The core issue lies in our reliance on what Niklas Luhmann refers to as second-order observation and is consequently a trust issue. In modern society, directly observing reality is increasingly challenging. To stay informed about various aspects such as the state of the economy, job market trends, recent fashion styles, developments in one’s favorite sports league, or new scientific inventions and studies, it is impractical to personally verify these facets. Instead, we depend on the observations made by others and, of course, machines. This means we have to engage with various forms of reporting and analysis: reading reports about the GDP, considering the opinions of fashion critics, watching sports programs, and reviewing scientific papers. This reliance on second-hand information shapes our understanding of the world, as we depend on external observers to provide us with insights and knowledge about various domains that we cannot directly experience or verify ourselves.

We frequently depend on multiple layers of second-order observations or various levels of abstraction. Scientific papers serve as a prime example. These papers are typically not intended for a general audience but are meant for peers within the specific field of research. As a result, the average person often finds them inaccessible. Consequently, we turn to science communicators and mass media to distill and present scientific information. These intermediaries play a crucial role in interpreting and translating complex scientific data and studies into ‘facts’ that are understandable and relevant to the general public. This reliance on filtered and simplified interpretations highlights our dependence on external sources to understand and engage with specialized knowledge areas.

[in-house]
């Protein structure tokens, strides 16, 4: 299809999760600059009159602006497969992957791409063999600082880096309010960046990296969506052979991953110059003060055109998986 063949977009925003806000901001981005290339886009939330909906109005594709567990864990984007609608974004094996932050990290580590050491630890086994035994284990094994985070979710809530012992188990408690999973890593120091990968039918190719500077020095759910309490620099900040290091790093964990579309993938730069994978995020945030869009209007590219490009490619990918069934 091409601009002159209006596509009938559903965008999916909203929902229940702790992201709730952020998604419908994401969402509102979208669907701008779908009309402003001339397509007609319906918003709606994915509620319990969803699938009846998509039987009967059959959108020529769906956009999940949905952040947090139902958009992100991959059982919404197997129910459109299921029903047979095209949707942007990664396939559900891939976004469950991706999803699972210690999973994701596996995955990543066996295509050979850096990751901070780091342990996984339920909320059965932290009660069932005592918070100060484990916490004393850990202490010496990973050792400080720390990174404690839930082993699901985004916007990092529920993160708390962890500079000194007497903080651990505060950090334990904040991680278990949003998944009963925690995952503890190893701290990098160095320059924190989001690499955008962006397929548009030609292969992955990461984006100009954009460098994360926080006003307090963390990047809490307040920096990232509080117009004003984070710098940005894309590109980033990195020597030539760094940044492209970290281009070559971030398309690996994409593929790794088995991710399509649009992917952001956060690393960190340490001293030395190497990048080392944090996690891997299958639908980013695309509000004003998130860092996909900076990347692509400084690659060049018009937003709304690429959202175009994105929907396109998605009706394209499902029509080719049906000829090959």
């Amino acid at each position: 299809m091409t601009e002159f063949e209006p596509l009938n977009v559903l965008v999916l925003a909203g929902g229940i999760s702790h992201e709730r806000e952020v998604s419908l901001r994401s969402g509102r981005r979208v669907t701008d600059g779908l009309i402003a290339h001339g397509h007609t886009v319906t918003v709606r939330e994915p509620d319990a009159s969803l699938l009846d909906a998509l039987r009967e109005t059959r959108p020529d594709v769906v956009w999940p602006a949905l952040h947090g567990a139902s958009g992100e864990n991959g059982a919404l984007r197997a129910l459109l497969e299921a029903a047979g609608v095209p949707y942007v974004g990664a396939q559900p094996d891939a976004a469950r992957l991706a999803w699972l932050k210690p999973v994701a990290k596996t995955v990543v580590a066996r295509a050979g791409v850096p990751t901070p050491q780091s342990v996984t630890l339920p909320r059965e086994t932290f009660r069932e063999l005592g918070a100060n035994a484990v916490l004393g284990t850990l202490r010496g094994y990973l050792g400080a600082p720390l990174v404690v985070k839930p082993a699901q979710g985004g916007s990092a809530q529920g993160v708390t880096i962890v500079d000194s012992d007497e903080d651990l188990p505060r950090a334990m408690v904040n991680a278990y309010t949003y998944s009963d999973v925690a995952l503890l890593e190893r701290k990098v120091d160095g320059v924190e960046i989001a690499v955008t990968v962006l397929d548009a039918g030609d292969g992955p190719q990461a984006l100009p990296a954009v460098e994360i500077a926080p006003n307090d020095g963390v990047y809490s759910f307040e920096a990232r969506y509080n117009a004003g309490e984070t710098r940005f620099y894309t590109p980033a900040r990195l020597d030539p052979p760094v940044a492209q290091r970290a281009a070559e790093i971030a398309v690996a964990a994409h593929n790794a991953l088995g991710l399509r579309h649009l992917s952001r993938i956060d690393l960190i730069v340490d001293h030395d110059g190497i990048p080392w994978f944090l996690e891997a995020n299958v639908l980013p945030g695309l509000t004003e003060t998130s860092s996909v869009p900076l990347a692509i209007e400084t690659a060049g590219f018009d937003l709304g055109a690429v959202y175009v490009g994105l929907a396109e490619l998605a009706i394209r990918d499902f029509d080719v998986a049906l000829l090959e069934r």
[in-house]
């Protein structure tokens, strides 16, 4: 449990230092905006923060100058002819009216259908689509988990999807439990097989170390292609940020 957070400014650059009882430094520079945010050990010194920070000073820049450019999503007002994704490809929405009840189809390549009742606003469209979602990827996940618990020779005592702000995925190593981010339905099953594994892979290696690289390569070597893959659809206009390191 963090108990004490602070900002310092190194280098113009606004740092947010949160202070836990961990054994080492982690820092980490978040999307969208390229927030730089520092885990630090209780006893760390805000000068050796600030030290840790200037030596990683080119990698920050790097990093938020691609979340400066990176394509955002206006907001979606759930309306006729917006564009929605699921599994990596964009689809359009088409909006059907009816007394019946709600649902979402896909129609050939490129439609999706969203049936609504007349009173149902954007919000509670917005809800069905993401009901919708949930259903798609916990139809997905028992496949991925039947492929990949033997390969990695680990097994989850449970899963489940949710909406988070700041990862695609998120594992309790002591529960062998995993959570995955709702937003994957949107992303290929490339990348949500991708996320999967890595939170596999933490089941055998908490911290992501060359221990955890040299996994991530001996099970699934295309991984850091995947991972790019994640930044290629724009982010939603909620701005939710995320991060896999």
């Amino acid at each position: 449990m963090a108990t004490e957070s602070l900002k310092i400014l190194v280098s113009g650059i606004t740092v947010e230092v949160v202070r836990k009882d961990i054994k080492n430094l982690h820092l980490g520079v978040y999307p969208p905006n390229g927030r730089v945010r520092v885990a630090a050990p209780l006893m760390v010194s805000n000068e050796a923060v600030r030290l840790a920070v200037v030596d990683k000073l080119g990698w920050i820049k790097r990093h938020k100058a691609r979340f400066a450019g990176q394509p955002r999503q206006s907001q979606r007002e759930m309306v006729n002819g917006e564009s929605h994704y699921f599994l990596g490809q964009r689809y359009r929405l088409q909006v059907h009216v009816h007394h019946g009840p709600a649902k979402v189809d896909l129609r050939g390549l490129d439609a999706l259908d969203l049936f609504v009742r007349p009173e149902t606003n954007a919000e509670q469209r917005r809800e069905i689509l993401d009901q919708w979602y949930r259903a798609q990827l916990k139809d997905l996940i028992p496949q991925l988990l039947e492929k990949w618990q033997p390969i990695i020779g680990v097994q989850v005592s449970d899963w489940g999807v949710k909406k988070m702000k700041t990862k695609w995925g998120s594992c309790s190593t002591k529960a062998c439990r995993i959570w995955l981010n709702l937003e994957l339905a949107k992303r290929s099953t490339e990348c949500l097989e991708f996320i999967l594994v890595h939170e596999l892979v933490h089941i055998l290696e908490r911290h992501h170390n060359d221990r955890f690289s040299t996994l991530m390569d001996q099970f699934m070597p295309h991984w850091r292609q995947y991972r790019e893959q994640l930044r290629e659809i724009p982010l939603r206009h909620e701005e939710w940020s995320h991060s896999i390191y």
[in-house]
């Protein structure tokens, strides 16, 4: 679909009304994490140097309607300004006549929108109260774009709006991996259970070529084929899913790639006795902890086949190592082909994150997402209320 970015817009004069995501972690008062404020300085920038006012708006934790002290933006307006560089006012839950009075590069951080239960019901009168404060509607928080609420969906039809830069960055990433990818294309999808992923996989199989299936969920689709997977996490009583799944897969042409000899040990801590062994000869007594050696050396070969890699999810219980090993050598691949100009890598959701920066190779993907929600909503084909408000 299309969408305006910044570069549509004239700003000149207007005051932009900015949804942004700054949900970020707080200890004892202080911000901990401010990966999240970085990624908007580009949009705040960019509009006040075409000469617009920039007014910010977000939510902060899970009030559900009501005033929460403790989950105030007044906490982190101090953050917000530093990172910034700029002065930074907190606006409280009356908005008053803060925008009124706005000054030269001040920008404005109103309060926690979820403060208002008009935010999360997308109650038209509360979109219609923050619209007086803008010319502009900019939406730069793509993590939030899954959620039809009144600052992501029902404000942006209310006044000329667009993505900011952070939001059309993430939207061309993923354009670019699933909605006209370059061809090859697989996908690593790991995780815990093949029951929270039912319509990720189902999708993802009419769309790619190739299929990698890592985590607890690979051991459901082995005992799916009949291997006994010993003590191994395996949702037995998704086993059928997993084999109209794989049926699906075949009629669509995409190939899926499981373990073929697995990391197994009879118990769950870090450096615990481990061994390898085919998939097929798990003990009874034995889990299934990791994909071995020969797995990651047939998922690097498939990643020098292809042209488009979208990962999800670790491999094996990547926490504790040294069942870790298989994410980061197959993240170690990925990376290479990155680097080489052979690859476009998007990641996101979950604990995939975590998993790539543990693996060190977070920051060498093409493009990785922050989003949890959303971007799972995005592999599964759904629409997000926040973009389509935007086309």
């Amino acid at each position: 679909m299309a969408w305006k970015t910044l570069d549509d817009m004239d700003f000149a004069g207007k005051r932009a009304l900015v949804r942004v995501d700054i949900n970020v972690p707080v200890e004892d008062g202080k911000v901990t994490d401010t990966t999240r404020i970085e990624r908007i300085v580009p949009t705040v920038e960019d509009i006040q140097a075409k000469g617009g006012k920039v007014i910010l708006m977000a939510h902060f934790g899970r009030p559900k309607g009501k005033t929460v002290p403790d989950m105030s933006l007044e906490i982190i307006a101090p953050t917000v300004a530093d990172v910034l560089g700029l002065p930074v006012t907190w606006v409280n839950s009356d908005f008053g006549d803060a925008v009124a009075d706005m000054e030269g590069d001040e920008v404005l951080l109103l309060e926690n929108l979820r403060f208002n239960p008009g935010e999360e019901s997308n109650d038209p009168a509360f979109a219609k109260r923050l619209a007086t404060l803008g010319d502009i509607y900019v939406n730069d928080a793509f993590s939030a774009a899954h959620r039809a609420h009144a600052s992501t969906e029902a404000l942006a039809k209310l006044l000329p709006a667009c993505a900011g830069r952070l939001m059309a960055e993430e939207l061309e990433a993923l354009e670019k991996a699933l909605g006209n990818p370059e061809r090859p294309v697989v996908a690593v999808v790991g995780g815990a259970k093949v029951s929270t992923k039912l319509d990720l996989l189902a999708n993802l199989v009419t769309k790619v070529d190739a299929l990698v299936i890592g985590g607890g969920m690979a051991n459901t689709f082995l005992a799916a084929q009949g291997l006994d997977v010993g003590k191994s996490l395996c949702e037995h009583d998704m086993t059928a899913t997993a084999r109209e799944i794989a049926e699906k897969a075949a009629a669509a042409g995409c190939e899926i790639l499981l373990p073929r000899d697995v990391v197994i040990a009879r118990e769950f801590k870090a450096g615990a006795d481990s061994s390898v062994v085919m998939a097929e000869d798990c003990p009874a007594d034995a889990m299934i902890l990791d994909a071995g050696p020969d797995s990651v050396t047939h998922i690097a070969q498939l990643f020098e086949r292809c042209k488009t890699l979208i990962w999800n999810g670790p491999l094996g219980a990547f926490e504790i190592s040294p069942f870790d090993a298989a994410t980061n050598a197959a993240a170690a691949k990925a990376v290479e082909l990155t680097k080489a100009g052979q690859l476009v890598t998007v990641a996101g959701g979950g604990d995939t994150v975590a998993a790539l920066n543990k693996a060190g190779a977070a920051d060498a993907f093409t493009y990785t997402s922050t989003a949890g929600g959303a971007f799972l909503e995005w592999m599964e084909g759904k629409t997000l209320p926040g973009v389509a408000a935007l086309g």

At the core of our society is the notion of the individual as a subject capable of making their own decisions and drawing sound conclusions. However, it’s evident that our understanding of the numerous processes occurring around us is limited. The complexity of the modern world might only be manageable through functional differentiation and second-order observation. We are heavily dependent on specialists and experts, and our understanding is largely shaped by observing their observations.

Conspiracy theorists seemingly reject second-order observation, viewing it as a form of manipulation akin to the matrix. However, this rejection is a perilous illusion. There is no position outside of second-order observation, no external vantage point from which to objectively assess ‘reality’ as it is, separate from the interpretations and understandings provided by others. This perspective underscores the intricate and interconnected nature of knowledge and understanding in contemporary society.

Philosophers ranging from Plato, Fichte, and Kierkegaard to Russell, Kant, and Heidegger have provided insights that prompt us to question the application of second-order observation. These philosophical teachings encourage us to contemplate whether we should exercise independent thinking and challenge the prevailing mainstream narrative. This concept is epitomized in Heidegger’s notion of avoiding assimilation into das Man (the they), Kierkegaard’s emphasis on distancing oneself from the public, or Fichte’s focus on the ego. The stories goes like this: There exists an inner truth within us, and we should search within our authentic selves to discover it. As sovereign individuals in a libertarian society, we should not solely rely on the opinions, or observations, of others. As Kant famously articulated, we should have the courage to employ our own intellect (Verstand). I align with Kant with a caveat: we should also have the courage to acknowledge our own ignorance and cultivate the ability to rectify it. By utilizing second-order observation wisely, we can develop a cultural intelligence more akin to Hegel’s concept of the world spirit than Kant’s emphasis on the individual.